Communication must be quick, easy, understandable
Political adviser David Plouffe talks about the changing face of communications.
Presidential campaigns and businesses might seem like they don’t have much in common, but political adviser David Plouffe says they both come down to similar goals: get people’s attention and eventually their support. Speaking to CUNA’s Governmental Affairs Conference Tuesday, the manager of Barack Obama’s two presidential campaigns shared his thoughts on communication, attention, and even the 2020 election.
Plouffe, who said his first banking relationship was with his local credit union in Des Moines, Iowa, says communication is rapidly changing, and failing to realize that means failing to grow.
"All of you, in your organizations and communities, are trying to find the best way to reach people. I don’t know whether I’m sad about this or not, but it’s the reality. The written word, long videos, podcasts, they all have their place. But if you want to reach people today, particularly anyone under the age of 40, you’ve got to think visual first. Memes, GIFs, and images are ruling the day.”
He showed President Donald Trump’s tweet shortly after it was confirmed the U.S. had killed Iranian General Qasem Soleimani: no words, no video, just the American flag.
Then he showed a tweet from President Barack Obama in the wake of the violence in Charlottesville, Va., in August 2017: A brief sentence about how hate is unnatural and a photo of Obama greeting children of different races. That image is among the most popular tweets in Twitter history.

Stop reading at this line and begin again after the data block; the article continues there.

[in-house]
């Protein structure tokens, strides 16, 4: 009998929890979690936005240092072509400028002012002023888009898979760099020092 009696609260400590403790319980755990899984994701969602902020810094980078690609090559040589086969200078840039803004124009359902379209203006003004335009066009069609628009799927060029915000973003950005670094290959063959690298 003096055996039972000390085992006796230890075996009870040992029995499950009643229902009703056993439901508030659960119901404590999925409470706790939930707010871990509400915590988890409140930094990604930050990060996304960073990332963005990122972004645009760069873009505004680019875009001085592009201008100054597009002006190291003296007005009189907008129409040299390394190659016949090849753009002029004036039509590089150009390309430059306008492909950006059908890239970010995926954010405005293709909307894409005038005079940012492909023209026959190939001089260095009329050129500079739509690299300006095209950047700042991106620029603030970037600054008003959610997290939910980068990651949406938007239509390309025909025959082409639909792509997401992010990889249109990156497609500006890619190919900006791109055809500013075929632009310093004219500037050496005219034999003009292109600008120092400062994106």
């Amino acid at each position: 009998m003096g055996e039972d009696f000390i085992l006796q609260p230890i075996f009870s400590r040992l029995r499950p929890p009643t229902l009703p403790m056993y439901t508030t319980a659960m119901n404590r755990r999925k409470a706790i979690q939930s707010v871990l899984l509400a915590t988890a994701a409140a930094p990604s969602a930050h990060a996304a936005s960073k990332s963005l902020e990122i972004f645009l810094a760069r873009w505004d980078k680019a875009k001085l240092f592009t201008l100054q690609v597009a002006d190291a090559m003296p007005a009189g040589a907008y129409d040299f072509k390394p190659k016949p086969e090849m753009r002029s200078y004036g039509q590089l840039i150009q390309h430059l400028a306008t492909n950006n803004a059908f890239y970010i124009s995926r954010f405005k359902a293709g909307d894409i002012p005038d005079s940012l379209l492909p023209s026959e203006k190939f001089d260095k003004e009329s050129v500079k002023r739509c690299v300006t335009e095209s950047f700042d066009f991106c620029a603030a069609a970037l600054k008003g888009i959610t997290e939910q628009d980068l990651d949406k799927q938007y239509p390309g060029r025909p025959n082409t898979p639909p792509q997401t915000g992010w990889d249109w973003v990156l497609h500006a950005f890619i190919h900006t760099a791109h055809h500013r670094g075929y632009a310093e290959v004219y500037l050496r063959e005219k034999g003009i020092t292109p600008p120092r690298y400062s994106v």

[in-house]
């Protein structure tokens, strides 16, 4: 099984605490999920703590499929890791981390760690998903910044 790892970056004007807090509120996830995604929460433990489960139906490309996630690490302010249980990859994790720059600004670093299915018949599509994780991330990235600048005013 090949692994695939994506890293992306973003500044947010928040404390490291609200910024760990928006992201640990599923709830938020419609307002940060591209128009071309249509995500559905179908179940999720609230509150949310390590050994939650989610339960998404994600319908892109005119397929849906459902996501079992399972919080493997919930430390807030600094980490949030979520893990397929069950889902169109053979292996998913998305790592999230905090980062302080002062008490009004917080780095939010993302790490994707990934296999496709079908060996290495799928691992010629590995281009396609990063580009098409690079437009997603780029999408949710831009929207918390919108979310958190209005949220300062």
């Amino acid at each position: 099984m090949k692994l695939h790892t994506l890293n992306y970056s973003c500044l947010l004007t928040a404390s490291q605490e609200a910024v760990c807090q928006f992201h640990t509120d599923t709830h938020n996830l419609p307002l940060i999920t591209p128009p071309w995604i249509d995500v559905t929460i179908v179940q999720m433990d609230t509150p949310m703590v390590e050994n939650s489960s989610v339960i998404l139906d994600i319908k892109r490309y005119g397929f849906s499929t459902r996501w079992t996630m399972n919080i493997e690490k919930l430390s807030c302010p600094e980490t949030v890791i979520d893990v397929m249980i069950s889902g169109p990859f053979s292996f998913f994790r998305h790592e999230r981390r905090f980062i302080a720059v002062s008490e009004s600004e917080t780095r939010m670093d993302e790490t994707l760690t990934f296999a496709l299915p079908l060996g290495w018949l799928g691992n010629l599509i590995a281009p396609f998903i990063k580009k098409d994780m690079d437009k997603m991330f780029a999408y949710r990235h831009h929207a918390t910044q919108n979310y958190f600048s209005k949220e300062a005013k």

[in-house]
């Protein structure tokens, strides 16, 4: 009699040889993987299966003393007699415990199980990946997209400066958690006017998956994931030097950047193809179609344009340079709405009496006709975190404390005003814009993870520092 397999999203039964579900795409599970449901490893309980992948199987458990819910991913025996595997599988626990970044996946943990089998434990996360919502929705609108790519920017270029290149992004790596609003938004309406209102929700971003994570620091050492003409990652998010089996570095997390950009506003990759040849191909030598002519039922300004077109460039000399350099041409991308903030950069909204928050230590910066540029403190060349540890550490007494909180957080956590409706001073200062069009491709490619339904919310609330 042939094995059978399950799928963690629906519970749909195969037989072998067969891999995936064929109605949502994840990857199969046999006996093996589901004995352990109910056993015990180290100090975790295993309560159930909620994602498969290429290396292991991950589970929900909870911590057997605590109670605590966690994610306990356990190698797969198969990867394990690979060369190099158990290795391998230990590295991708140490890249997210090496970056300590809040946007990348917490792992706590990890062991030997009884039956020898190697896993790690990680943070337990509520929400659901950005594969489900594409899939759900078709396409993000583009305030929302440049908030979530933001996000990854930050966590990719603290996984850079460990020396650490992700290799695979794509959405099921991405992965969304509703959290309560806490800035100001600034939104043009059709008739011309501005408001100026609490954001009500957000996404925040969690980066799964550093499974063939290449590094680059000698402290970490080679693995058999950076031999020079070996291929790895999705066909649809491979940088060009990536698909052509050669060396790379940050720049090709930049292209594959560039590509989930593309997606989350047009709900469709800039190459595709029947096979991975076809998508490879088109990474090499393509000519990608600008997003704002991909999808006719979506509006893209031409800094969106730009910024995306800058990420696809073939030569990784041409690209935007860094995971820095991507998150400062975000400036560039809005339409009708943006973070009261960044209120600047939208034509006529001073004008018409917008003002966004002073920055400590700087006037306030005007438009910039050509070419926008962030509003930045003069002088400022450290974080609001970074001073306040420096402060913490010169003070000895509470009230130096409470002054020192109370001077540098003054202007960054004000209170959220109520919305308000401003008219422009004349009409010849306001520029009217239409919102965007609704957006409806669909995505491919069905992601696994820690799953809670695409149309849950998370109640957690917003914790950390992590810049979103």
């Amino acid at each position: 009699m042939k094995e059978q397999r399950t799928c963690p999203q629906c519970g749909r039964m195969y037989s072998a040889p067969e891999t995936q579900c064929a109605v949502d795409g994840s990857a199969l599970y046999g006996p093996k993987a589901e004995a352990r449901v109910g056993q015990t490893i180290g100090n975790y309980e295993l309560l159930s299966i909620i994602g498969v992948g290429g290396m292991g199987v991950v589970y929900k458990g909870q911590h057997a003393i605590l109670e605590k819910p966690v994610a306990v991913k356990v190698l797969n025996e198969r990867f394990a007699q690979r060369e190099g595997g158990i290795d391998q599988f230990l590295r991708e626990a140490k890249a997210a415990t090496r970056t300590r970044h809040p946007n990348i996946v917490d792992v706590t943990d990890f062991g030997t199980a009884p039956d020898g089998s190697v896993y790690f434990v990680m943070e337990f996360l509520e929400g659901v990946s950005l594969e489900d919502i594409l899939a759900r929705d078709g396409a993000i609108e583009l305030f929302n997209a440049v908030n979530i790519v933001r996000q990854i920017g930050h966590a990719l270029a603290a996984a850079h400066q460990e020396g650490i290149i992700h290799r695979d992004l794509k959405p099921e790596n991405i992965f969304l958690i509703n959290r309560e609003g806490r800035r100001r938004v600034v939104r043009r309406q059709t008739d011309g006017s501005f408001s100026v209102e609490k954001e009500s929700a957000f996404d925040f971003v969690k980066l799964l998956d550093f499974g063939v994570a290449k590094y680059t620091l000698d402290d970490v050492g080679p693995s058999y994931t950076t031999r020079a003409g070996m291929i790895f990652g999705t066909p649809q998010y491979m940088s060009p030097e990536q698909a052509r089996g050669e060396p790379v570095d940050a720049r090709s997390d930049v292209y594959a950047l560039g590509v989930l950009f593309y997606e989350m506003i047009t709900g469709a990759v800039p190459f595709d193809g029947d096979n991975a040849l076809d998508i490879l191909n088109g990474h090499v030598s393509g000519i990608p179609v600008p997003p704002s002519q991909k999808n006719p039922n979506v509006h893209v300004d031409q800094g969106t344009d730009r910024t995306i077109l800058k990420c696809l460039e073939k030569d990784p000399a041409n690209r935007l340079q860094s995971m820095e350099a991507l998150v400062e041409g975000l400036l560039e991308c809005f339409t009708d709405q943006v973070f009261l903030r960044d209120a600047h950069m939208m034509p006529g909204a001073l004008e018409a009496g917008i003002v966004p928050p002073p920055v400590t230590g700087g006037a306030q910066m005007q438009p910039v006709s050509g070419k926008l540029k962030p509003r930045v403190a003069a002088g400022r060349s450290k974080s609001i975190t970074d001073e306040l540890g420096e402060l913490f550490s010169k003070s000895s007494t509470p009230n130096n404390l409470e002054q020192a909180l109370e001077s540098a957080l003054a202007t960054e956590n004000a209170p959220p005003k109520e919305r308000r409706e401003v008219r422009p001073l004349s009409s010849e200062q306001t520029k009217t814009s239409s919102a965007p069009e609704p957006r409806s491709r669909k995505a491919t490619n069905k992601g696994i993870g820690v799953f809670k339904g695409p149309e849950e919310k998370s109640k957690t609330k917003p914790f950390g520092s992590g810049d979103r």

“Ideally it’s a picture that doesn’t require much language. It’s got to be visual, it’s got to be emotional. It can’t bore people. It can’t be purely entertainment. In both cases Trump and Obama are saying important things,” he said. “I think this is a challenge for all of us that have been thinking about communicating in one way when the ground underneath us is shifting so dramatically."
While the ground is shifting, Plouffe said most major companies spend billions of dollars just to find ways to make people’s lives easier, even if it’s just by saving five seconds in their day.
“I would encourage you, it’s something I’ve learned painfully, to learn how important speed is. Is it easy? Is it quick? Is it understandable?” he said. “The other thing we’re seeing in Generation Z is that they’re making values-based decisions, much different than my generation did. That can be an enormous benefit for you from an acquisition and retention standpoint."
As a veteran of two successful presidential campaigns and in the midst of Democratic primaries, Plouffe also opined on the current state of the primary.
“We forget sometimes that these candidates are human. A lot of candidates still in the race right now, they know somewhere in their heart, they’re not going to be the Democratic nominee. But it’s hard to get off that treadmill, one more state, one more debate, maybe a miracle will happen. I’m not a big believer in miracles in politics. I think the likelihood is that you’re looking at Sanders or Biden as the nominee. There’s an outside chance of Bloomberg.”
Regardless of the nominee, Plouffe believes Arizona (11 Electoral College votes) and Wisconsin (10 Electoral College votes) are the two states that will likely determine the presidency, because winning one or both is likely to push a candidate past the 270 votes needed to win.
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